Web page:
“Our finding that little brown bat populations have evolved, which could be why they survived, has large implications for management of bat populations going forward,” said lead author Sarah Gignoux-Wolfsohn, a former postdoctoral associate at Rutgers University–New Brunswick now at the Smithsonian Environmental Research Center in Maryland. “Management decisions, such as whether to treat for white-nose syndrome or protect populations from other detrimental factors, can be informed by knowing which bats are genetically resistant to the disease.”
“The deployment of vaccines or treatments for the fungus may be most needed in populations with few disease-resistant individuals,” said Gignoux-Wolfsohn, who led the study – published in the journal Molecular Ecology – while at Rutgers. “Our study also has implications for other diseases that cause mass mortality. While rapid evolution in response to these diseases is often difficult to detect, our study suggests it may be more common than previously thought.”
The team sequenced bat genomes from three hibernating colonies in abandoned mines in New York, New Jersey and Vermont to determine whether little brown bats evolved as a result of the disease. They compared the genomes of bats killed by white-nose syndrome to survivors in recovering populations to identify genetic differences that may be responsible for survival.
The bats’ evolution appears to have particularly affected genes associated with weight gain before hibernation and behavior during hibernation. Rapid evolution may have allowed the remaining bats to keep hibernating and survive infection that killed off millions of other bats.
“Evolution is often thought of as a process that happened long ago,” Gignoux-Wolfsohn said. “We have found that it has also been happening right in our backyards and barns over the last decade.”
This group is now conducting a similar study in Indiana bats (Myotis sodalis). While also affected by white-nose syndrome, this species has experienced lesser declines than little brown bats.
Read the article in Molecular Ecology.
Effective planning for climate change helps avoid conflicts over ocean uses
[From press release by Todd Bates]
Conservation of fish and other marine life migrating from warming ocean waters will be more effective and also protect commercial fisheries if plans are made now to cope with climate change, according to a study Malin led in the journal Science Advances in collaboration with Lauren Rogers (Alaska Fisheries Science Center), former postdoc Jim Morley (now East Carolina University), and Thomas Frölicher (University of Bern).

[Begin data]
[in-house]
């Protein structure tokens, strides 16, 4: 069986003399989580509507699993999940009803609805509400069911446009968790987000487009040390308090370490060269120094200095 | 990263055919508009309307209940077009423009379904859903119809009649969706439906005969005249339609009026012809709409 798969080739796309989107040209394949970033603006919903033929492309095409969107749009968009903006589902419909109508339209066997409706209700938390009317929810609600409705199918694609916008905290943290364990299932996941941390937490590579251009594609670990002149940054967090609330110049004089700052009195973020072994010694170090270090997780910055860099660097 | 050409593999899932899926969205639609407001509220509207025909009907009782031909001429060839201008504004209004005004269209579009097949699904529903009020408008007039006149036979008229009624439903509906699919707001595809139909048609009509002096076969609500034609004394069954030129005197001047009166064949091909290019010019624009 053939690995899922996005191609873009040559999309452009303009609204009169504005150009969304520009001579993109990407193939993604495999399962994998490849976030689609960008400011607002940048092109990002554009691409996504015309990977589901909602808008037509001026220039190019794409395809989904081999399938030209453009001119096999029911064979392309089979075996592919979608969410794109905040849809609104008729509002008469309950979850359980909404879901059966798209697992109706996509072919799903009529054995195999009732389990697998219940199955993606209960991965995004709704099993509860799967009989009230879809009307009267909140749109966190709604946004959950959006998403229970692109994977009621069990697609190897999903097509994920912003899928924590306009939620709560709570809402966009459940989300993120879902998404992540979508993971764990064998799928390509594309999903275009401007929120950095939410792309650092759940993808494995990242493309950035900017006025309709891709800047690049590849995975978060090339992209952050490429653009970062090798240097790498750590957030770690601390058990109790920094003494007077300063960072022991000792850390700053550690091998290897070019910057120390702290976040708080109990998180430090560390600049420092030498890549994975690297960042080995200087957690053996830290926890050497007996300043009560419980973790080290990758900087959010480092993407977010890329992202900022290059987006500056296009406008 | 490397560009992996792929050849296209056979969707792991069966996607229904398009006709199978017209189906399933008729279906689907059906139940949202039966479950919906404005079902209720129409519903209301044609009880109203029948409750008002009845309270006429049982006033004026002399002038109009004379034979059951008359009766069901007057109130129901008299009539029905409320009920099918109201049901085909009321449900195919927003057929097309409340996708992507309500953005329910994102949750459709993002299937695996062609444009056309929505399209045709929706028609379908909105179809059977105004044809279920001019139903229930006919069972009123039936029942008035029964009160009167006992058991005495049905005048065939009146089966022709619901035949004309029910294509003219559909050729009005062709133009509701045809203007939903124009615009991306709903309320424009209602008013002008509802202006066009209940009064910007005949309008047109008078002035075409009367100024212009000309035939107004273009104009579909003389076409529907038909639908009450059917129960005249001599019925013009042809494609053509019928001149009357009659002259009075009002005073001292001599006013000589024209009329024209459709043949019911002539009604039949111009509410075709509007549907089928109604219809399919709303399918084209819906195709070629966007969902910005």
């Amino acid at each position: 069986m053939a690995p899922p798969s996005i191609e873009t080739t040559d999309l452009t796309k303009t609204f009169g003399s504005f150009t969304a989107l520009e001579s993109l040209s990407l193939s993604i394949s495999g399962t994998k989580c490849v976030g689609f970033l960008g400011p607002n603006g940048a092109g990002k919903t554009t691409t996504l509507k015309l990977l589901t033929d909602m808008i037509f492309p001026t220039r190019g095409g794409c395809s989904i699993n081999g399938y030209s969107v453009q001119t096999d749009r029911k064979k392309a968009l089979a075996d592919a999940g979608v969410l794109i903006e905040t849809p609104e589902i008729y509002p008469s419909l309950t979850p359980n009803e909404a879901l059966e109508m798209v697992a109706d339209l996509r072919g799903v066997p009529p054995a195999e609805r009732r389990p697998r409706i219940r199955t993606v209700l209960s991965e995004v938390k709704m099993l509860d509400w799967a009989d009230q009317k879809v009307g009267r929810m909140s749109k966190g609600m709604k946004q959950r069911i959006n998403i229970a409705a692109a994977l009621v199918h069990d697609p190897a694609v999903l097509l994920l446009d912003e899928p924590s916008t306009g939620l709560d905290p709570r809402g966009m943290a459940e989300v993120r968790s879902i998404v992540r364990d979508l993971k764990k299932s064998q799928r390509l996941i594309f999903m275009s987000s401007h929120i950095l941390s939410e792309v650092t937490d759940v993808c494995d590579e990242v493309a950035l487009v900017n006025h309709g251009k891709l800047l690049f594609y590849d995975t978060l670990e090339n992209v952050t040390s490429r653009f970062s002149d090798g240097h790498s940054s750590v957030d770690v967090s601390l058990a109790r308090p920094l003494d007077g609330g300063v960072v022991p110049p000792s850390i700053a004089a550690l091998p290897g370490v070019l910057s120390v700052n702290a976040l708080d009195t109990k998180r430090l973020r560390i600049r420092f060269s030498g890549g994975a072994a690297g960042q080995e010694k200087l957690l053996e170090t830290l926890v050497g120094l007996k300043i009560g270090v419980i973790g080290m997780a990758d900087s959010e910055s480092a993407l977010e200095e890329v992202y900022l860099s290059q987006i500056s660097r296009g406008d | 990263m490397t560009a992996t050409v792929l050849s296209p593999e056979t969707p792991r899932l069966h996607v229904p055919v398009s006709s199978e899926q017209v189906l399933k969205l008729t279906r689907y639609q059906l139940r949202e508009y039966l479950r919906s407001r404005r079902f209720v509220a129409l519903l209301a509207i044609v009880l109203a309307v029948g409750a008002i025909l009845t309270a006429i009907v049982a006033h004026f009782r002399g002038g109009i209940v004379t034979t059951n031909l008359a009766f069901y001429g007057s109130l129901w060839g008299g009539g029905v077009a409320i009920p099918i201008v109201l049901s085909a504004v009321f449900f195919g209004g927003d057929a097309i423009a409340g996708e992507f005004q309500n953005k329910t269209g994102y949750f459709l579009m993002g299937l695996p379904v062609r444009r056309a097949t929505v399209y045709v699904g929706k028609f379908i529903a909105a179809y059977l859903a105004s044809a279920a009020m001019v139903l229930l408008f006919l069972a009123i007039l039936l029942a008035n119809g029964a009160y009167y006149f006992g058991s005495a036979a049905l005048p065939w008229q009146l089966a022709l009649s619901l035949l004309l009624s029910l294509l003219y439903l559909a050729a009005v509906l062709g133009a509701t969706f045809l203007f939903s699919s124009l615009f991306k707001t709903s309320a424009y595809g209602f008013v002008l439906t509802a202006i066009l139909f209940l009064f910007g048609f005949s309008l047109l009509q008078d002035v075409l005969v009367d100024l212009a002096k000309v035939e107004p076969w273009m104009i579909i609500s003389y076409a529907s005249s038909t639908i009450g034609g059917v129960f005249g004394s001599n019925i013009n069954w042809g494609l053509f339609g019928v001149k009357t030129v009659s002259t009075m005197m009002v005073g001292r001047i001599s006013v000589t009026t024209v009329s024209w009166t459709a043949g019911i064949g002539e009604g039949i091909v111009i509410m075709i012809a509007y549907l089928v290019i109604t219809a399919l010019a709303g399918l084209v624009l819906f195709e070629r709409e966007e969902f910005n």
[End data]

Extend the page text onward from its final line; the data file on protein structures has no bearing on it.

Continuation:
The project focused on costs and benefits of planning ahead for the impacts of climate change on marine species distributions. We simulated the ocean planning process in the United States and Canada for conservation zones, fishing zones and wind and wave energy development zones. We then looked at nearly 12,000 different projections for where 736 species around North America will move during the rest of this century. We also looked at potential tradeoffs between meeting conservation and sustainable fishing goals now versus in 80 years.
We were worried that planning ahead would require setting aside a lot more of the ocean for conservation or for fishing, but we found that was not the case. Instead, fishing and conservation areas can be set up like hopscotch boxes so fish and other animals can shift from one box into another as they respond to climate change. We found that simple changes to ocean plans can make them much more robust to future changes. In other words, planning ahead can help society avoid conflicts.
Take home message: while climate change will severely disrupt many human activities and complete climate-proofing is impossible, proactively planning for long-term ocean change across a wide range of sectors is likely to provide substantial benefits.
Read the paper here in Science Advances.
A group of graduate students and post-docs led by René Clark were awarded $10,000 from the Research Coordinated Network for Evolution in Changing Seas (RCN-ECS) to start a new working group reviewing the literature on genomic analysis of past and present specimens to quantify evolution through time. The group includes members from five universities: Rutgers (René Clark, Katrina Catalano, Brendan Reid, Kyra Fitz, Malin Pinsky), Alabama (Anthony Snead), Old Dominion (Eric Garcia, John Whalen), Michigan State (Kyle Jaynes), and UC Santa Cruz (Allyson Salazar Sawkins).
The group will review the literature to understand and synthesize the effects of methodology on the ability to detect contemporary evolutionary changes across taxa and habitats. After evaluating the literature on temporal genomic methodology, the group will formulate a decision framework to help guide the design of future studies. They hope to accelerate the use of temporal genomics in understanding evolutionary response to change across systems, taxa, and time.